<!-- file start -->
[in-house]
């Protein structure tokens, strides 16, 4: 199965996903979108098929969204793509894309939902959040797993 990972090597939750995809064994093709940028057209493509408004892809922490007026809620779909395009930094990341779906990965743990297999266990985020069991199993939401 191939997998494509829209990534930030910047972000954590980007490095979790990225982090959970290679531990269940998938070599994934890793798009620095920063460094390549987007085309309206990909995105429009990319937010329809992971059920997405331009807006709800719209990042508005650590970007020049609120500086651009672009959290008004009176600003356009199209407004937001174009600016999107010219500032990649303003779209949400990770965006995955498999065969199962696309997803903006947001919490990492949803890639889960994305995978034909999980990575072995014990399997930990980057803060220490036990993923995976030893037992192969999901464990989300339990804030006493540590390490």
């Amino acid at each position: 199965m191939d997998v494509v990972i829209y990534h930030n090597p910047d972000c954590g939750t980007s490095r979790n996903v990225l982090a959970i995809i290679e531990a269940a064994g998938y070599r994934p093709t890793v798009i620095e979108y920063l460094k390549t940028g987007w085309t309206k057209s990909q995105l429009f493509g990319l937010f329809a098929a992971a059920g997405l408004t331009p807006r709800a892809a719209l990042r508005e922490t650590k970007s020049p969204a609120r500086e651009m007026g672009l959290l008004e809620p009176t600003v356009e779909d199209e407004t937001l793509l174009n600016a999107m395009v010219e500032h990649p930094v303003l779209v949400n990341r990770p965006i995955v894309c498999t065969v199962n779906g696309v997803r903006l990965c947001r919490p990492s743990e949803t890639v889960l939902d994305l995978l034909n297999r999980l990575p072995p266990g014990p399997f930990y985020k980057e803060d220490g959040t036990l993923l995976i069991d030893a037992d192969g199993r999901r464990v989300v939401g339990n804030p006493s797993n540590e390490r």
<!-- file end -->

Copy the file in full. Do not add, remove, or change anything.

[in-house]
């Protein structure tokens, strides 16, 4: 199965996903979108098929969204793509894309939902959040797993 990972090597939750995809064994093709940028057209493509408004892809922490007026809620779909395009930094990341779906990965743990297999266990985020069991199993939401 191939997998494509829209990534930030910047972000954590980007490095979790990225982090959970290679531990269940998938070599994934890793798009620095920063460094390549987007085309309206990909995105429009990319937010329809992971059920997405331009807006709800719209990042508005650590970007020049609120500086651009672009959290008004009176600003356009199209407004937001174009600016999107010219500032990649303003779209949400990770965006995955498999065969199962696309997803903006947001919490990492949803890639889960994305995978034909999980990575072995014990399997930990980057803060220490036990993923995976030893037992192969999901464990989300339990804030006493540590390490």
């Amino acid at each position: 199965m191939d997998v494509v990972i829209y990534h930030n090597p910047d972000c954590g939750t980007s490095r979790n996903v990225l982090a959970i995809i290679e531990a269940a064994g998938y070599r994934p093709t890793v798009i620095e979108y920063l460094k390549t940028g987007w085309t309206k057209s990909q995105l429009f493509g990319l937010f329809a098929a992971a059920g997405l408004t331009p807006r709800a892809a719209l990042r508005e922490t650590k970007s020049p969204a609120r500086e651009m007026g672009l959290l008004e809620p009176t600003v356009e779909d199209e407004t937001l793509l174009n600016a999107m395009v010219e500032h990649p930094v303003l779209v949400n990341r990770p965006i995955v894309c498999t065969v199962n779906g696309v997803r903006l990965c947001r919490p990492s743990e949803t890639v889960l939902d994305l995978l034909n297999r999980l990575p072995p266990g014990p399997f930990y985020k980057e803060d220490g959040t036990l993923l995976i069991d030893a037992d192969g199993r999901r464990v989300v939401g339990n804030p006493s797993n540590e390490r």